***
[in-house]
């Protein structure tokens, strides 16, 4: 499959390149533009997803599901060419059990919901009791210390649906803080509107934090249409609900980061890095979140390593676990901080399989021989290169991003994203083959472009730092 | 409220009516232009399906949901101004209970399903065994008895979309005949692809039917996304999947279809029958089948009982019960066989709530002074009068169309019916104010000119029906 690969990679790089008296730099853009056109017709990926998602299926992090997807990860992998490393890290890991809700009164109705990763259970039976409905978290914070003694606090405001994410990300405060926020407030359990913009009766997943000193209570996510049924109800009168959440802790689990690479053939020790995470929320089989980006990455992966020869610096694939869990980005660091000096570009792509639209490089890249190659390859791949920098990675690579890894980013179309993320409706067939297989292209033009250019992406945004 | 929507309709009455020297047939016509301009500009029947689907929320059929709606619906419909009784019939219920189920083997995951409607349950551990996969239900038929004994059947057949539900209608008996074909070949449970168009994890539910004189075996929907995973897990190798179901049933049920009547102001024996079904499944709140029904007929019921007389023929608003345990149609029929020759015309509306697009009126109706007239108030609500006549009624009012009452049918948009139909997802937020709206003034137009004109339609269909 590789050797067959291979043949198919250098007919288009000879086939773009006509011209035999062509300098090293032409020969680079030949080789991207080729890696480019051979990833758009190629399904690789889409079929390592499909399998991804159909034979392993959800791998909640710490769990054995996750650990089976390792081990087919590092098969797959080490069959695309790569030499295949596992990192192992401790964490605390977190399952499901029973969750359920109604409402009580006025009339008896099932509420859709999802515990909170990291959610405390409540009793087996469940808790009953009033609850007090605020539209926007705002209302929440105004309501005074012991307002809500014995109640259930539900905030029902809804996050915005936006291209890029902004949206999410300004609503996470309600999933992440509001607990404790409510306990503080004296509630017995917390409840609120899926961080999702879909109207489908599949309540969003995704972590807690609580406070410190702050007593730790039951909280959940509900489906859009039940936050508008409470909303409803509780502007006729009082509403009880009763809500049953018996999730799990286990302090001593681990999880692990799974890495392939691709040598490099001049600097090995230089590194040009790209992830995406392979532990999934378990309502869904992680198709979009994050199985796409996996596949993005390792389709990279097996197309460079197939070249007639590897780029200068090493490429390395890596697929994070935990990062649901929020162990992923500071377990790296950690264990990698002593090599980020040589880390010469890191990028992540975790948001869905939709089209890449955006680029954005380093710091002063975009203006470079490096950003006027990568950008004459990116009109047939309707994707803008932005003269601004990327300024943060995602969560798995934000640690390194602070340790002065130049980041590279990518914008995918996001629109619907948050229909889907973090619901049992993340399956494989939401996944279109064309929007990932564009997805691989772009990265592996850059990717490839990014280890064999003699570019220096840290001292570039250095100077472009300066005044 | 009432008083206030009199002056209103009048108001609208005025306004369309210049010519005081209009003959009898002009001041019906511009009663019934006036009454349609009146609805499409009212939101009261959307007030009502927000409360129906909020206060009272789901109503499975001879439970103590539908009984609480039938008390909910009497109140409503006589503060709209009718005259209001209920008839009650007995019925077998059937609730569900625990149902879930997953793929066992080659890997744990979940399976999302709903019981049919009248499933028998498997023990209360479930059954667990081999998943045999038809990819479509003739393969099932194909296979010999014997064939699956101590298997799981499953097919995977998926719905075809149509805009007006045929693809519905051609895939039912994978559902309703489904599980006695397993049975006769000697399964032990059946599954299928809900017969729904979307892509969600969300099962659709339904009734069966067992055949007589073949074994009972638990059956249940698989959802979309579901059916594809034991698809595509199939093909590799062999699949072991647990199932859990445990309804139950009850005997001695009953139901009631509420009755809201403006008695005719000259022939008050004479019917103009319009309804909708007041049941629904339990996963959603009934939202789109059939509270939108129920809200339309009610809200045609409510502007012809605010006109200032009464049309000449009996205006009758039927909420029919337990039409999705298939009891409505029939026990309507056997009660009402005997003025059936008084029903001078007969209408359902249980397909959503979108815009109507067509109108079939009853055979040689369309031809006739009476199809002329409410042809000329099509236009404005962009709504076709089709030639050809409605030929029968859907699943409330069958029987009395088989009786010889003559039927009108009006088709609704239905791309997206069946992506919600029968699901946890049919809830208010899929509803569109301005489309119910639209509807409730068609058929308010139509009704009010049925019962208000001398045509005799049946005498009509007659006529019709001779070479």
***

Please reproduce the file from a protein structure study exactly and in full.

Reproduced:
[in-house]
């Protein structure tokens, strides 16, 4: 499959390149533009997803599901060419059990919901009791210390649906803080509107934090249409609900980061890095979140390593676990901080399989021989290169991003994203083959472009730092 | 409220009516232009399906949901101004209970399903065994008895979309005949692809039917996304999947279809029958089948009982019960066989709530002074009068169309019916104010000119029906 690969990679790089008296730099853009056109017709990926998602299926992090997807990860992998490393890290890991809700009164109705990763259970039976409905978290914070003694606090405001994410990300405060926020407030359990913009009766997943000193209570996510049924109800009168959440802790689990690479053939020790995470929320089989980006990455992966020869610096694939869990980005660091000096570009792509639209490089890249190659390859791949920098990675690579890894980013179309993320409706067939297989292209033009250019992406945004 | 929507309709009455020297047939016509301009500009029947689907929320059929709606619906419909009784019939219920189920083997995951409607349950551990996969239900038929004994059947057949539900209608008996074909070949449970168009994890539910004189075996929907995973897990190798179901049933049920009547102001024996079904499944709140029904007929019921007389023929608003345990149609029929020759015309509306697009009126109706007239108030609500006549009624009012009452049918948009139909997802937020709206003034137009004109339609269909 590789050797067959291979043949198919250098007919288009000879086939773009006509011209035999062509300098090293032409020969680079030949080789991207080729890696480019051979990833758009190629399904690789889409079929390592499909399998991804159909034979392993959800791998909640710490769990054995996750650990089976390792081990087919590092098969797959080490069959695309790569030499295949596992990192192992401790964490605390977190399952499901029973969750359920109604409402009580006025009339008896099932509420859709999802515990909170990291959610405390409540009793087996469940808790009953009033609850007090605020539209926007705002209302929440105004309501005074012991307002809500014995109640259930539900905030029902809804996050915005936006291209890029902004949206999410300004609503996470309600999933992440509001607990404790409510306990503080004296509630017995917390409840609120899926961080999702879909109207489908599949309540969003995704972590807690609580406070410190702050007593730790039951909280959940509900489906859009039940936050508008409470909303409803509780502007006729009082509403009880009763809500049953018996999730799990286990302090001593681990999880692990799974890495392939691709040598490099001049600097090995230089590194040009790209992830995406392979532990999934378990309502869904992680198709979009994050199985796409996996596949993005390792389709990279097996197309460079197939070249007639590897780029200068090493490429390395890596697929994070935990990062649901929020162990992923500071377990790296950690264990990698002593090599980020040589880390010469890191990028992540975790948001869905939709089209890449955006680029954005380093710091002063975009203006470079490096950003006027990568950008004459990116009109047939309707994707803008932005003269601004990327300024943060995602969560798995934000640690390194602070340790002065130049980041590279990518914008995918996001629109619907948050229909889907973090619901049992993340399956494989939401996944279109064309929007990932564009997805691989772009990265592996850059990717490839990014280890064999003699570019220096840290001292570039250095100077472009300066005044 | 009432008083206030009199002056209103009048108001609208005025306004369309210049010519005081209009003959009898002009001041019906511009009663019934006036009454349609009146609805499409009212939101009261959307007030009502927000409360129906909020206060009272789901109503499975001879439970103590539908009984609480039938008390909910009497109140409503006589503060709209009718005259209001209920008839009650007995019925077998059937609730569900625990149902879930997953793929066992080659890997744990979940399976999302709903019981049919009248499933028998498997023990209360479930059954667990081999998943045999038809990819479509003739393969099932194909296979010999014997064939699956101590298997799981499953097919995977998926719905075809149509805009007006045929693809519905051609895939039912994978559902309703489904599980006695397993049975006769000697399964032990059946599954299928809900017969729904979307892509969600969300099962659709339904009734069966067992055949007589073949074994009972638990059956249940698989959802979309579901059916594809034991698809595509199939093909590799062999699949072991647990199932859990445990309804139950009850005997001695009953139901009631509420009755809201403006008695005719000259022939008050004479019917103009319009309804909708007041049941629904339990996963959603009934939202789109059939509270939108129920809200339309009610809200045609409510502007012809605010006109200032009464049309000449009996205006009758039927909420029919337990039409999705298939009891409505029939026990309507056997009660009402005997003025059936008084029903001078007969209408359902249980397909959503979108815009109507067509109108079939009853055979040689369309031809006739009476199809002329409410042809000329099509236009404005962009709504076709089709030639050809409605030929029968859907699943409330069958029987009395088989009786010889003559039927009108009006088709609704239905791309997206069946992506919600029968699901946890049919809830208010899929509803569109301005489309119910639209509807409730068609058929308010139509009704009010049925019962208000001398045509005799049946005498009509007659006529019709001779070479």